Yes I agree, but in this case how do you inject? Your injection fluid can't push the oil without permeability. Need something to break up that rock more (fracking still leaves most of the formation intact), or maybe increase the temperature for slicker flow. Hard to do at 10,000 feet. Figure it out and you could make some money for sure.
    Sep 16, 2014. 11:08 AM | 1 Like Like |Link to Comment
  • North Dakota oil output jumps to new highs even as flaring rule changes loom [View news story]
    "An alternative would be to reinject the gas into the reservoir to maintain pressure. This was done on the North Slope, but I am not sure that it is feasible in a shale reservoir. "

    Stvrob: I think EOR will be huge in the Bakken in 10 years or so. That said, there are technical challenges... e.g. low permeability
    Sep 16, 2014. 10:41 AM | 1 Like Like |Link to Comment
  • North Dakota oil output jumps to new highs even as flaring rule changes loom [View news story]
    Look, if you want nat gas to stop being wasted then you need to start using it instead of oil, that is the central reason why gas is flared. People use oil far more than gas and therefore it commands a premium price. This is shifting somewhat since large companies are finding they can cut manufacturing costs by using a cheaper energy source but parity is still a long way off.

    Yes i know it is hard to find vehicles that use gas. I guess the best option is probably a Tesla which is using gas via the electric grid but then you lose range and capability. My point is that stopping flares is not going to solve anything, basically you need to find more uses for the gas.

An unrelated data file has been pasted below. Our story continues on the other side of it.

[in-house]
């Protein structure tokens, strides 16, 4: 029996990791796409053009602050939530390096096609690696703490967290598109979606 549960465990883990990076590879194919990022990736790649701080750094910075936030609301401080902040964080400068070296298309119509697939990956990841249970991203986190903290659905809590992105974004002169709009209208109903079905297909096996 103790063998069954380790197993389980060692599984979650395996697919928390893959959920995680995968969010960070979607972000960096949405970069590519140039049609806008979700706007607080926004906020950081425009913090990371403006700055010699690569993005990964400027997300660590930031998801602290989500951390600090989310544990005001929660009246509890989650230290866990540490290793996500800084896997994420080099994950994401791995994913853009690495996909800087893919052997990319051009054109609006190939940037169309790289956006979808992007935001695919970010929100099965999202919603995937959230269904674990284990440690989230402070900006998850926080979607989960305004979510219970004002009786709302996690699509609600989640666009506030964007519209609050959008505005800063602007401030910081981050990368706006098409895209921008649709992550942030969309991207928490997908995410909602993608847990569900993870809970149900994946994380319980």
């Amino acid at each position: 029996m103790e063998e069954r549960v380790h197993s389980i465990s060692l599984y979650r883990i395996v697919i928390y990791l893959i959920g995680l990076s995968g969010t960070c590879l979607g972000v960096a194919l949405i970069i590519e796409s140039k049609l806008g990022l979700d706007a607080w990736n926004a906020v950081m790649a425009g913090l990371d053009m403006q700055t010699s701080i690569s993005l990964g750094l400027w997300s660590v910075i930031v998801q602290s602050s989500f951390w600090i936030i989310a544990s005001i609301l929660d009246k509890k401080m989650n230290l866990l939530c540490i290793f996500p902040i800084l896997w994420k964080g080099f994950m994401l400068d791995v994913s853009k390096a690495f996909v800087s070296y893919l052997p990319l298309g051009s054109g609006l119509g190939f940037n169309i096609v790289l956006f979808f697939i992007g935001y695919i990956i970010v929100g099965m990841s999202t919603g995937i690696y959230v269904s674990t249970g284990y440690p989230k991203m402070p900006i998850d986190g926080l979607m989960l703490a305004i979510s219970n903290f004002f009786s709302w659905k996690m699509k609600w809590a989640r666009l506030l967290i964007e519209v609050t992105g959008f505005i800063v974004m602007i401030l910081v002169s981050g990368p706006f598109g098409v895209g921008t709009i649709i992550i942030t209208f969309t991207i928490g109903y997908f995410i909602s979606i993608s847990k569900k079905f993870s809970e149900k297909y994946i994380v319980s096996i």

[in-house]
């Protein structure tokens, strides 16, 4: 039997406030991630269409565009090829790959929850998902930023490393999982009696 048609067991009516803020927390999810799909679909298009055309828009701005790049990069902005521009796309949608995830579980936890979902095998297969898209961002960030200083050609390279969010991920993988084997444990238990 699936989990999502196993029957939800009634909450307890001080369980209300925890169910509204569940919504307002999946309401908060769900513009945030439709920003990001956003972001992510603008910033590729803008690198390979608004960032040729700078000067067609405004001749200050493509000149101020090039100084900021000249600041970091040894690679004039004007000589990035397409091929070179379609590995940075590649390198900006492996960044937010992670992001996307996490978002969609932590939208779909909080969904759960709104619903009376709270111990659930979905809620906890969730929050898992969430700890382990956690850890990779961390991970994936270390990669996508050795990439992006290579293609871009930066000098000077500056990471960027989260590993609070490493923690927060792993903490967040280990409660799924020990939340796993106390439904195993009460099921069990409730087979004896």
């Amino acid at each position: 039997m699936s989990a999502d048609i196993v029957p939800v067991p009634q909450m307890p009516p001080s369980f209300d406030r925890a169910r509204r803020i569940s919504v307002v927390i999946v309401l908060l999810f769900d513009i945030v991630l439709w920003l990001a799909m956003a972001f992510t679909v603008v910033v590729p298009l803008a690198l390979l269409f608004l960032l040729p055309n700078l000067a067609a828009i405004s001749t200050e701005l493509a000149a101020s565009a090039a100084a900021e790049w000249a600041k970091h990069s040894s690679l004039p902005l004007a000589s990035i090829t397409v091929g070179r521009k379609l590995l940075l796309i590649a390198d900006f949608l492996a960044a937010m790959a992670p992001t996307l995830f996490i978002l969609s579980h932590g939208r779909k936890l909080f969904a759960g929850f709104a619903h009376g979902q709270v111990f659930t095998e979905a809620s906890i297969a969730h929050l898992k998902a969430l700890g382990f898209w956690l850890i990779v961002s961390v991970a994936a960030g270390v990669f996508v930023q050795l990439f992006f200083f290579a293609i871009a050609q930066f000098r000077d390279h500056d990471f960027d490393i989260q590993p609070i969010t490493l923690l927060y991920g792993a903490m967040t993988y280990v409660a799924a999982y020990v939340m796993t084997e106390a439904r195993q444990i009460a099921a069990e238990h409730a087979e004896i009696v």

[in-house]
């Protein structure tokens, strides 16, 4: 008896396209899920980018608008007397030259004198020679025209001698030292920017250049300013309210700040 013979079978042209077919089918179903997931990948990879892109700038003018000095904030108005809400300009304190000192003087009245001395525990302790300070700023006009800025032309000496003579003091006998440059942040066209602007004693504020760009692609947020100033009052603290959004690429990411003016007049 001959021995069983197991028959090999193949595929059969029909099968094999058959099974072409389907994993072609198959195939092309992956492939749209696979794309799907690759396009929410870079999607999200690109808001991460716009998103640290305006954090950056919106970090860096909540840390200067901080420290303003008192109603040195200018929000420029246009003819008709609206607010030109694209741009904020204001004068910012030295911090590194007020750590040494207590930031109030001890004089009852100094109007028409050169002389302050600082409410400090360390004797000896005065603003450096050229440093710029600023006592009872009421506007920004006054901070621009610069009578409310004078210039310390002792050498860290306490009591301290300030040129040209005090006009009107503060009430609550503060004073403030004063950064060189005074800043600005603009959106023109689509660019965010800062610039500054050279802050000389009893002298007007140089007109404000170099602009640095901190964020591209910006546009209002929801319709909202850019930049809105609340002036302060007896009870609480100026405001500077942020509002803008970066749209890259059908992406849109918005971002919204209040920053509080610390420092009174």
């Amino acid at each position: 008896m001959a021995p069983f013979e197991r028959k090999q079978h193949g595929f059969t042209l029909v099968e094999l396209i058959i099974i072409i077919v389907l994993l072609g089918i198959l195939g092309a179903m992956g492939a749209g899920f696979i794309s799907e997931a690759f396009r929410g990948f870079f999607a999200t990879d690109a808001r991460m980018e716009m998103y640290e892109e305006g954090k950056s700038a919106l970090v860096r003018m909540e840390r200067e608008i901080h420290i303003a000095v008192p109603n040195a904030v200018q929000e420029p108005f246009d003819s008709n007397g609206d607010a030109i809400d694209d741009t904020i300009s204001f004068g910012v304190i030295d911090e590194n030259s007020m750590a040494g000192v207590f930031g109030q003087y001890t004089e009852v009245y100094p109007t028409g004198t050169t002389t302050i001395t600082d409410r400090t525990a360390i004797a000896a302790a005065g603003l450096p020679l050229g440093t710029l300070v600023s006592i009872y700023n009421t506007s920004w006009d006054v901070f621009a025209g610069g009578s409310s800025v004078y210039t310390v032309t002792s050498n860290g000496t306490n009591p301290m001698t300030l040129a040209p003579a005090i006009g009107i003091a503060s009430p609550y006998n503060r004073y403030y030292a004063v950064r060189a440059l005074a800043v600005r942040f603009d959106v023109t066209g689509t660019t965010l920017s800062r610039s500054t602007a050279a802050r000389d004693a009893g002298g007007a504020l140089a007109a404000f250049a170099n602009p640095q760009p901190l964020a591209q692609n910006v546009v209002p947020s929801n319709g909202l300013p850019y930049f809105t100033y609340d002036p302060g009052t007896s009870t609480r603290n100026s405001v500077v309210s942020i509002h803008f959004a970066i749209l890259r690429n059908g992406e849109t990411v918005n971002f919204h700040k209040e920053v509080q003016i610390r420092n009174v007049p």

Sep 16, 2014. 10:37 AM | 2 Likes Like |Link to Comment
  • BP to cut 275 jobs in Alaska after oil field disposals [View news story]
    I wouldn't worry about these guys, they probably all have multiple job offers already.
    Sep 16, 2014. 10:31 AM | Likes Like |Link to Comment
  • North Dakota oil output jumps to new highs even as flaring rule changes loom [View news story]
    Regarding the flares, I worked in ND for 2 years. The flares are very small on the older wells, and honestly they aren't that big even at the start when compared to GoM.
    Sep 16, 2014. 10:24 AM | 1 Like Like |Link to Comment
  • North Dakota oil output jumps to new highs even as flaring rule changes loom [View news story]
    The Bakken is not a high pressure reservoir. It is a low permeability shale formation. They have to put those wells on pumps after the initial pressure bump from the frac wears off.
    Sep 16, 2014. 10:16 AM | 1 Like Like |Link to Comment
  • North Dakota oil output jumps to new highs even as flaring rule changes loom [View news story]
    Gas was very expensive in 2008, and very cheap in 2012
    Sep 16, 2014. 08:30 AM | Likes Like |Link to Comment
  • North Dakota oil output jumps to new highs even as flaring rule changes loom [View news story]
    Avg daily nat gas consumption in the US is about 70 BCF per day, or 70,000 million cubic feet. This is a drop in the bucket.
    Sep 15, 2014. 07:08 PM | 2 Likes Like |Link to Comment